WASHINGTON — Gas prices are predicted to hit a seven-year low of $1.90 a gallon in February, before rising in the spring, according to a new short-term energy outlook by the U.S. Energy Information Administration.
The drop in pump prices is expected to further boost truck and SUV sales, as gas prices become a non-issue for most car shoppers.
Edmunds.com notes that light trucks — including pickups and SUVs — have outsold cars for more than two years, with no signs of slowing down.
The price of U.S. retail regular gasoline is forecast to average $2.03 a gallon in 2016 and $2.21 a gallon in 2017, compared with $2.43 a gallon in 2015, the U.S. EIA outlook said. This is the first edition of the outlook to include forecasts for 2017, a critical piece of information for car shoppers.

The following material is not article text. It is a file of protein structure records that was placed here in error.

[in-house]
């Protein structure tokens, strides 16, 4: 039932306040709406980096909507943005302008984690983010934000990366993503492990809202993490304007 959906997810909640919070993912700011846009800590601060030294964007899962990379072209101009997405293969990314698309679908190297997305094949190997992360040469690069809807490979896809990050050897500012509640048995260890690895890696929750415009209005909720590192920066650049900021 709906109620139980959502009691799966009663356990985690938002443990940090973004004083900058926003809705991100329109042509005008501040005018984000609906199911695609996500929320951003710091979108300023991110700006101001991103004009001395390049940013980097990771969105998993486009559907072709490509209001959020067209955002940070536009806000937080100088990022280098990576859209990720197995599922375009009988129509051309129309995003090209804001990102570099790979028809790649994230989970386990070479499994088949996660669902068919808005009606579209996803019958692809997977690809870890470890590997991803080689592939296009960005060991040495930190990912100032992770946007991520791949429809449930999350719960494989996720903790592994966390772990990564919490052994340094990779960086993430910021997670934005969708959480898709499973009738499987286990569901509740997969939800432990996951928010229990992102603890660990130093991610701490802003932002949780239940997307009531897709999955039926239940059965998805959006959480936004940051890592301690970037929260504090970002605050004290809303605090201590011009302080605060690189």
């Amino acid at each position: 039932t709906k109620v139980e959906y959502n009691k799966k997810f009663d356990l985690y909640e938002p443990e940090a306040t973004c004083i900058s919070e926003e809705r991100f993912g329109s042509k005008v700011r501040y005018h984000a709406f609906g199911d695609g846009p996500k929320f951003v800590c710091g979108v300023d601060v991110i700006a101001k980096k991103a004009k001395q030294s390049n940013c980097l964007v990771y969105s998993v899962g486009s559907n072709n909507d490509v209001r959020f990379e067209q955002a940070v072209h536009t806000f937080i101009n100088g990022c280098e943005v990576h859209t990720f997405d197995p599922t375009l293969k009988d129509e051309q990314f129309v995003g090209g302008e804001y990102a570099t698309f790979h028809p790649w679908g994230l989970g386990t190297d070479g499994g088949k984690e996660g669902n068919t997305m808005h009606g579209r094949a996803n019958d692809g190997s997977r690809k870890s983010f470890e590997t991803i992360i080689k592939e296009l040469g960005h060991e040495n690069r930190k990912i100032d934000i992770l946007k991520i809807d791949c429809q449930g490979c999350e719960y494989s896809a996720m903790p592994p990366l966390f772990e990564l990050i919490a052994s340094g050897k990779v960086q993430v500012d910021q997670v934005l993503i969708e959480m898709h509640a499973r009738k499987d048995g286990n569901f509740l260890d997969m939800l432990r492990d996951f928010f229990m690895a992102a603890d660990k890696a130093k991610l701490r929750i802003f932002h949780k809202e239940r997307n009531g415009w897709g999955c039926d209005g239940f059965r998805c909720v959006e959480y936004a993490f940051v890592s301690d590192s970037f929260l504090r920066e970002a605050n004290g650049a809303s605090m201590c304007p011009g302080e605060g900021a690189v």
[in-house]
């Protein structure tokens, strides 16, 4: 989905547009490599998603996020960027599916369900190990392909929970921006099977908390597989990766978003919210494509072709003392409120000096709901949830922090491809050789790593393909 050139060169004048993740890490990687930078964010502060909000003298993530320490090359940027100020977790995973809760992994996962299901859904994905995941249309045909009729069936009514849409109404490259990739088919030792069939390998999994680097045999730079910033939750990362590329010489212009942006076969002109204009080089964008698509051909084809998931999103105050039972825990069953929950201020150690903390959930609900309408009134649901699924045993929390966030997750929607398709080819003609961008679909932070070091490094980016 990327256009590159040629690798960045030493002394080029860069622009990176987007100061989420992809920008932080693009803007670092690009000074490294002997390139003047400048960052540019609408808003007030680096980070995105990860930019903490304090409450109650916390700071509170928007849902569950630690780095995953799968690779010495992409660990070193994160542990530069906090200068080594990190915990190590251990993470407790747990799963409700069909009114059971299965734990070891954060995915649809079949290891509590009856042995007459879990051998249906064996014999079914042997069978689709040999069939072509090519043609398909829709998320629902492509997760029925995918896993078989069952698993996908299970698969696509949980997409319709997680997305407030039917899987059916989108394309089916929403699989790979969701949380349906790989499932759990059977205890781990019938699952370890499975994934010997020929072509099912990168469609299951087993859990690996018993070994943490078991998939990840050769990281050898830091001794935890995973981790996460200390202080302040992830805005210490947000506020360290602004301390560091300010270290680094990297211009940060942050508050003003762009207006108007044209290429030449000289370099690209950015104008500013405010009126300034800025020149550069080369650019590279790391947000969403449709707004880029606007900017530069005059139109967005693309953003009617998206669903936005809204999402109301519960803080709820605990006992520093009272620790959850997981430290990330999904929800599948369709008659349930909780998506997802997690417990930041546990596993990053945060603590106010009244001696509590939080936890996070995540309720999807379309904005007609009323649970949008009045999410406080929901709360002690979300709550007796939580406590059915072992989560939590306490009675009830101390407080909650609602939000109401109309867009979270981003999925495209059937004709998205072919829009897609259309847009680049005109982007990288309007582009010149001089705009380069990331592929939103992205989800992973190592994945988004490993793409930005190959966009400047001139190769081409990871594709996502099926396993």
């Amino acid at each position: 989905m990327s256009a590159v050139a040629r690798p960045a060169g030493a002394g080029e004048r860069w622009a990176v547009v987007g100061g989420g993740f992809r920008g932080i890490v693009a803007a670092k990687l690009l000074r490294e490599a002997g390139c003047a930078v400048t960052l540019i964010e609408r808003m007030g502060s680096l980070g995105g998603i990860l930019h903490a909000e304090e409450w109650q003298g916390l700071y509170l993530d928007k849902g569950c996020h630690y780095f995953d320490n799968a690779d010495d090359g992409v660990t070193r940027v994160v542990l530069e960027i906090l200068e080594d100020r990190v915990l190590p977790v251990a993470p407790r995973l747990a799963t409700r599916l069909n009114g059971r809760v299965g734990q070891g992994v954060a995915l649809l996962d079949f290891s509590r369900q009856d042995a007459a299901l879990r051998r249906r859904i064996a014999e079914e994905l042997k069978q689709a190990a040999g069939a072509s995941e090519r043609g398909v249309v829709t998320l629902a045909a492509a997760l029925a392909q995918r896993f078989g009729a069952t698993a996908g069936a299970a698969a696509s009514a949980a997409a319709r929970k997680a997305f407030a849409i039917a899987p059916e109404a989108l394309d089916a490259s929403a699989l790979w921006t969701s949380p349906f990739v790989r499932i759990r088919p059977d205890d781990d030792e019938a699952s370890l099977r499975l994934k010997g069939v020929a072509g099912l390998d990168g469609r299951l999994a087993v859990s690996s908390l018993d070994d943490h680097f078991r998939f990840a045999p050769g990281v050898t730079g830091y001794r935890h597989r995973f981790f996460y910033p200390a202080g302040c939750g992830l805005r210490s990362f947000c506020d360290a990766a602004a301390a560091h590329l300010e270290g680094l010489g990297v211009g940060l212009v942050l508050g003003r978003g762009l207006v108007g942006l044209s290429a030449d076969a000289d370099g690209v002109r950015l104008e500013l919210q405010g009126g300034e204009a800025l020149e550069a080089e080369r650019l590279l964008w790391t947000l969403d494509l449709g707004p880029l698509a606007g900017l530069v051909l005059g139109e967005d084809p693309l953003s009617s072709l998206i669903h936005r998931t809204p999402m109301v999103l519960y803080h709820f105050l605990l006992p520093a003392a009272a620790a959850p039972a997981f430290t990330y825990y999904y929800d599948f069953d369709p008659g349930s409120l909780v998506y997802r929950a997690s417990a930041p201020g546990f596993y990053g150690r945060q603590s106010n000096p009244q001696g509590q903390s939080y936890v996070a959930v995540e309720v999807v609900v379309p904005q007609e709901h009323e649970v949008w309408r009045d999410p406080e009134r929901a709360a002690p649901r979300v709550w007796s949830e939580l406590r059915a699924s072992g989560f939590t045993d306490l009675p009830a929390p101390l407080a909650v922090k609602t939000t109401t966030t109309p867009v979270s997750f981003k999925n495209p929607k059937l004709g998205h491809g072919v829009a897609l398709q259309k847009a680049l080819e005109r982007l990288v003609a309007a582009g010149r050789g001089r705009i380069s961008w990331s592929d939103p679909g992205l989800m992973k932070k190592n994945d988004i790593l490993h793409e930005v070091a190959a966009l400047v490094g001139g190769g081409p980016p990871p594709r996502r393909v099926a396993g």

Another wild card in the gas-price forecast is the impact of Iran, which is poised to become a major player in world oil markets.
Iran's petroleum production is expected to increase as sanctions are lifted, the U.S. EIA said.
GasBuddy reported that some stations in Houghton Lake, Michigan were briefly selling gasoline "for a mere 47 cents per gallon" last weekend.
"The price war lasted several hours and led to police directing traffic and hour-long lines to fuel," wrote Patrick DeHaan, senior petroleum analyst at GasBuddy, in a blog post.
The federal government said the decline in gas prices since 2014 saved the average American household $700 in 2015, which provides a significant boost in discretionary income.
The AAA Daily Fuel Gauge Report on Tuesday pegged the average price for a gallon of unleaded gasoline at $1.88, compared to $2.06 a year ago.
Edmunds says: Expect falling gas prices to continue to fuel the thirst for trucks and SUVs.